Date of Award

Summer 8-5-2022

Document Type


Degree Name

Doctor of Philosophy in Clinical Psychology (PhD)


Clinical Psychology

First Advisor/Committee Member

Jacob Bentley, Ph.D., ABPP

Second Advisor/Committee Member

Keyne Law, Ph.D.

Third Advisor/Committee Member

Alisha Janssen, Ph.D.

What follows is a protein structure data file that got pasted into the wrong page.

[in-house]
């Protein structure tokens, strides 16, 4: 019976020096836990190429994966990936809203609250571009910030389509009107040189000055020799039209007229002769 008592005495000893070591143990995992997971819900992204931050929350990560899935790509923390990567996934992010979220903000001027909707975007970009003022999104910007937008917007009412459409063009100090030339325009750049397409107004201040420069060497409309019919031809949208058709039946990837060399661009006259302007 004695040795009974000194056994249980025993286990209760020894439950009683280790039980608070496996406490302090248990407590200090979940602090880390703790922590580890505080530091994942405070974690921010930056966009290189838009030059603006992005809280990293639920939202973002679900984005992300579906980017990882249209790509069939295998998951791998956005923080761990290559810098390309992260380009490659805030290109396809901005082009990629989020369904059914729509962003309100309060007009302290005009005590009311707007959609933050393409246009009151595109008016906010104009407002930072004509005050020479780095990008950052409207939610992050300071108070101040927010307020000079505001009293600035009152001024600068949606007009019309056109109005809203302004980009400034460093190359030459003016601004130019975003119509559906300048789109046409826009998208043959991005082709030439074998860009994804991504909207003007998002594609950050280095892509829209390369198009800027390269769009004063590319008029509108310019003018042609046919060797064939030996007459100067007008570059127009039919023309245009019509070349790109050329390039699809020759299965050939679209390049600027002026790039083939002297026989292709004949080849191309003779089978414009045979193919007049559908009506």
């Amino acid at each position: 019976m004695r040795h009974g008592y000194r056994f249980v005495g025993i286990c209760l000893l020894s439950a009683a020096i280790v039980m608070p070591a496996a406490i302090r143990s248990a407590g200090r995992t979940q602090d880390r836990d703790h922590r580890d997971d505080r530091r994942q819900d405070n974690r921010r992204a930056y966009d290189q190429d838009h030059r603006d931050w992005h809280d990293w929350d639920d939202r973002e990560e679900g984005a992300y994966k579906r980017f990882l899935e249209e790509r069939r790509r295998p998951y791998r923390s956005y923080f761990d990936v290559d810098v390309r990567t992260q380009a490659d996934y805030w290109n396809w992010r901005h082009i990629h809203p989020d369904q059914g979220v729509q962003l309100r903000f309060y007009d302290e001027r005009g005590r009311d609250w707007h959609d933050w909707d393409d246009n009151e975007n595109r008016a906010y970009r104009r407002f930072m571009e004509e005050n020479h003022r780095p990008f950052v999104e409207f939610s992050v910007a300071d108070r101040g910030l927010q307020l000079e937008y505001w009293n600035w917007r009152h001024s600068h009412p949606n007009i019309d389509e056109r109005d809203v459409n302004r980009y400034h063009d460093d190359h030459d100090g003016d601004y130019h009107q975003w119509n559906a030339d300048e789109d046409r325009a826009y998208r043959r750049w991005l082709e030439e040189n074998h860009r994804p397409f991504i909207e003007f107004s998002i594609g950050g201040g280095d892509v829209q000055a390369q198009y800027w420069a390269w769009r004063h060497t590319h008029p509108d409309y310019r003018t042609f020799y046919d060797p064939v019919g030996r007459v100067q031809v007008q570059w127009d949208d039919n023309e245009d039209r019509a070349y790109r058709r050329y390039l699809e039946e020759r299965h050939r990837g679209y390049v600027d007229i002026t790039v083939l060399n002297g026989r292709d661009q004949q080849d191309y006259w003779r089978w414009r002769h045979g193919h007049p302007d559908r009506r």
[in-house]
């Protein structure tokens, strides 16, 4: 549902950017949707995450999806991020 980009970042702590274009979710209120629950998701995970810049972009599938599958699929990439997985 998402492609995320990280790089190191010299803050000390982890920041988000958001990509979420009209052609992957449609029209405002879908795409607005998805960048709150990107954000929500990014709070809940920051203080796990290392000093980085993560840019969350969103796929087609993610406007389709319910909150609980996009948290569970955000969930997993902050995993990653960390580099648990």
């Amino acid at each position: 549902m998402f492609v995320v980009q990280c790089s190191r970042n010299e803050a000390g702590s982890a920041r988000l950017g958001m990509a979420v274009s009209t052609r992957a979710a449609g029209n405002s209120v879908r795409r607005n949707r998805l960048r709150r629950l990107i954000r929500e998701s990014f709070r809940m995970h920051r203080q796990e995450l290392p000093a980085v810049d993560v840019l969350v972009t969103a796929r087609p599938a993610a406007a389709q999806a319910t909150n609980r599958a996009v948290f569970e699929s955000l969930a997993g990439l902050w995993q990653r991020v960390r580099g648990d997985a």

Purpose/Objective: In prior research, ableist microaggressions have previously correlated with higher depressive symptoms in samples of members of the disability community. Since well-being is more than merely the absence of distressing mental health symptoms; the present study examines the relationship between ableist microaggressions and well-being and whether different coping strategies moderate the relationship. Research Method/Design: Adults (N = 132) who self-identified as having a disability or chronic health condition that significantly impacts one or more major life activities, were recruited online to complete a survey. Measures of well-being, ableist microaggressions, coping, and depression symptoms were administered via an online Qualtrics survey. Results: Participants ranged in age from 18 to 82-years-old and were Caucasian (61.4%), female (48.6%) The overall moderation model between ableist microaggressions and well-being with socially supported coping and avoidant coping as moderators with depression symptoms score and disability visibility as covariates was statistically significant F(7,124) = 16.397, p 2= .481. However, the main effect of ableist microaggression scores did not significantly predict well-being (b1 = -.093, t(124) = -.690, p =.492). Socially supported coping did predict well-being score; however, the interaction between ableist microaggression and socially supported coping was not significant. In the full sample avoidant coping did not predict well-being score. The covariates of depression symptoms and disability visibility did predict well-being. In post hoc analyses, disability visibility predicted higher ableist microaggressions score and higher well-being. The minimization factor from the ableist microaggression scale significantly predicted lower well-being scores and explained 12.7% of the variance. Conclusions/Implications: Results broadly consistent with prior literature in the common experiences of ableist microaggression for people with disabilities. The results support that socially supported coping predicts well-being, and that well-being is conceptually different than the absence of depression symptoms. Only minimization ableist microaggressions negatively correlated with well-being. Future research is needed to analyze protective factors to explain why those with more visible report more frequent ableist microaggressions and have higher well-being. Examining positive psychological constructs as an outcome variable helps expand the focus of clinical psychology to move beyond pathologizing and study what is associated with people flourishing.